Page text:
Confessions of a Peg-Legged Water Balloon
Michael Grady | Mar 18, 2013, midnight
As spring approaches, you’ll see a lot more runners dotting the sidewalks and parks. My admiration goes not to the lean, sinewy ones running in top-of-the-line gear, but to the bulbous newcomers, puffing along because this is the day they wouldn’t put off.
In organized running events—10Ks and marathons and such—there are always corridors of people to cheer you on during those last miles. I wish we could have those people cheering on the newcomers, when they first start running. The hard work is in those first few miles: when your chest hurts like hell and you move like a peg-legged water balloon. You’re running in that Valley between hard work and tangible results, moving forward on faith alone.
The first time I went running, I must not have been going very fast because someone tried to sell me something.
This is true. I was already hyperventilating when a junior high student, with a box full of band camp chocolate bars, pulled up alongside, matching me stride-for-stride, and started his pitch.
“Have… to … exercise…” I gasped.
“You can go exercise after you buy these,” he told me. “Look! They’re three for four dollars.”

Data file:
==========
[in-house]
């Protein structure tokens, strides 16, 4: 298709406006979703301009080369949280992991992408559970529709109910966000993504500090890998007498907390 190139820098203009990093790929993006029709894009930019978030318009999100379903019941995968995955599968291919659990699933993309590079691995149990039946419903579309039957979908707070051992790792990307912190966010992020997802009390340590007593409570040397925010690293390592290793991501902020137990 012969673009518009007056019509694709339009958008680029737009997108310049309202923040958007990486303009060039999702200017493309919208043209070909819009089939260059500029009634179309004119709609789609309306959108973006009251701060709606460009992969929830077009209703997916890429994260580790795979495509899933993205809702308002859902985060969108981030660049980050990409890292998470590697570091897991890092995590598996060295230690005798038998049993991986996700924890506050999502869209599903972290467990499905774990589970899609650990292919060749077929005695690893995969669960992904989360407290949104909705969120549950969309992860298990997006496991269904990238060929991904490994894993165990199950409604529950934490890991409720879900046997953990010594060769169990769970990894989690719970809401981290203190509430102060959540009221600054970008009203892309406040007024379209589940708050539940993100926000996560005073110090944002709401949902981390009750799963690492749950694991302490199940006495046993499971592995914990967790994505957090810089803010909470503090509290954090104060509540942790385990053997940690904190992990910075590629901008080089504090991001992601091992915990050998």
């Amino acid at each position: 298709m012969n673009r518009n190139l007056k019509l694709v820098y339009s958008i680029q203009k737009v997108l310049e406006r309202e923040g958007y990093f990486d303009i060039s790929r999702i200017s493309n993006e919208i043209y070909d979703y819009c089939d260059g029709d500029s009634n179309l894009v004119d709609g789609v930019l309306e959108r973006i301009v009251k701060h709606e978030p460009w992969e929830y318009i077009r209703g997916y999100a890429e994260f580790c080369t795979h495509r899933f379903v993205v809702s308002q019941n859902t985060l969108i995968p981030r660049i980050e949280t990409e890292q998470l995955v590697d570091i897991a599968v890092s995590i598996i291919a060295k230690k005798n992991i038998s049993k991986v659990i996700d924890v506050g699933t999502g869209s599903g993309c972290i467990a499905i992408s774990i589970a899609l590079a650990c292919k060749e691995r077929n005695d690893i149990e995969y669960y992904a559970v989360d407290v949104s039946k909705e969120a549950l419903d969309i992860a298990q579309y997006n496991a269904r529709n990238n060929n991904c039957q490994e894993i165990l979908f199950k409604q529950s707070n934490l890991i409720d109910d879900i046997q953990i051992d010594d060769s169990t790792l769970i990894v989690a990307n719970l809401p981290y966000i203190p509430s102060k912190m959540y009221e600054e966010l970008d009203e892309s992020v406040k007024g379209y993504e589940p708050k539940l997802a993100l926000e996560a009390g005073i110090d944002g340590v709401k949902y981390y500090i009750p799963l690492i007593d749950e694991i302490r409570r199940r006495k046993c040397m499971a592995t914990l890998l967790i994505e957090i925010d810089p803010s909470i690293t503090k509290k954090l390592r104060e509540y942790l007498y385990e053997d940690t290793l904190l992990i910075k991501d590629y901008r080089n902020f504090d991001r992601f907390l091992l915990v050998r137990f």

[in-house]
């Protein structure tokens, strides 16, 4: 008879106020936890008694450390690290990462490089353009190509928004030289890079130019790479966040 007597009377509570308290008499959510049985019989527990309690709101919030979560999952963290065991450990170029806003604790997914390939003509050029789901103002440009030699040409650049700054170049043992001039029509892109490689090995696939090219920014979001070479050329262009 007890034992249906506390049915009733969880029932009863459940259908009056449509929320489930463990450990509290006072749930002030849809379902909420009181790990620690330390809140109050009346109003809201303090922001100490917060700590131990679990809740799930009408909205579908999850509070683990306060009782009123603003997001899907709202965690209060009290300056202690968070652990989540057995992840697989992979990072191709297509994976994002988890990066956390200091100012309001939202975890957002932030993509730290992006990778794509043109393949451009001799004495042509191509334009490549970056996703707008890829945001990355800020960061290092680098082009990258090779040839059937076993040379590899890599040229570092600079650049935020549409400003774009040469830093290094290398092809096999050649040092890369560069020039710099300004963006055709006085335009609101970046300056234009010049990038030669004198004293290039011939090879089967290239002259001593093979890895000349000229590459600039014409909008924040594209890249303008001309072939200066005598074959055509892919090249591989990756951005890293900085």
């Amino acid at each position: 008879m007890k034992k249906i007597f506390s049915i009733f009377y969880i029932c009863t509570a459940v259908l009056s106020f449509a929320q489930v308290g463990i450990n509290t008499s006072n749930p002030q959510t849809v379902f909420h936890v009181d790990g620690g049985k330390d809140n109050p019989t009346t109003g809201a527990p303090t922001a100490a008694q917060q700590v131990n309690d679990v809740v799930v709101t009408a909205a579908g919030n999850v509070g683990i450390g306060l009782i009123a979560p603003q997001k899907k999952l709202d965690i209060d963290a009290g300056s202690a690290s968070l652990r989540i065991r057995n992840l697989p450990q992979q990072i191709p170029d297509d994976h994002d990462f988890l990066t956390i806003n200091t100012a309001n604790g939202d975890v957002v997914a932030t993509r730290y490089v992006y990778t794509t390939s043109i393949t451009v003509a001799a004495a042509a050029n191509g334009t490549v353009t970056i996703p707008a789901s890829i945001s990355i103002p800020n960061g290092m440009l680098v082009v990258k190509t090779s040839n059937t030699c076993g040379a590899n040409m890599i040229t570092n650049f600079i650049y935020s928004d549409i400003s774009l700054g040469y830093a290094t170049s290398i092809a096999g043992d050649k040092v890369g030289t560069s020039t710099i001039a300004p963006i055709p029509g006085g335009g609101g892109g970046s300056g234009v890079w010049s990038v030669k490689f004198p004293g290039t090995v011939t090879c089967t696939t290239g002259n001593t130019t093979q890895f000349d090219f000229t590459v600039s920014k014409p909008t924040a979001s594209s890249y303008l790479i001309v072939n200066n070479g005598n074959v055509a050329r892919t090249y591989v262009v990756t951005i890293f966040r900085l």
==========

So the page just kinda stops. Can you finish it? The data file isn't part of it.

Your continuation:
“No,” I told him, “… exercising now.”
“Really?” He looked me up-and-down, then shrugged. “OK.” He said, then he beat me to the corner, and turned.
I don’t know where he went after that. Probably not Hell, but a guy can hope.
That was 20 years ago. I have been running ever since. I’m really not much better at it than I was back then. But we all have different obligations that necessity imposes on our lives. Running is my example of how, with patience and age, an obligation can morph into a blessing.
I started running because it was cheap, I was fat, and health clubs depressed me no end. They’re like pick-up bars where everybody is checking each other out and no one has a chance. And so many mirrors! If I liked looking at myself, would I be at a health club? I used to hide in the sauna, with the raisin-esque old men, whose long stories can be had for a question. (“What’s that hip? Titanium?”)
A sport was what I needed, but I wanted one that didn’t have a costly, equipment-heavy subculture wrapped around it. Golf is front-loaded with expenses like greens fees and ridiculous pants. Pick-up basketball is cruel to those of average height and entry-level skills. But anyone who has ever lobbed a brick at their former employer’s window knows how to run.
My only previous experience with running had been high school, where it was used as a punishment for performing other sports incorrectly. So I thought I might hate it. But I was encouraged by some leathery, thin people I knew. They assured me that, once I got started, I would find it a transcendent, Zen-like experience.
Boy howdy, did they lie! I really hated it! The only thing Zen-like about beginning a running program is that you do have a mantra: “Am-I-having-a-heart-attack? Am-I-having-heart-attack?”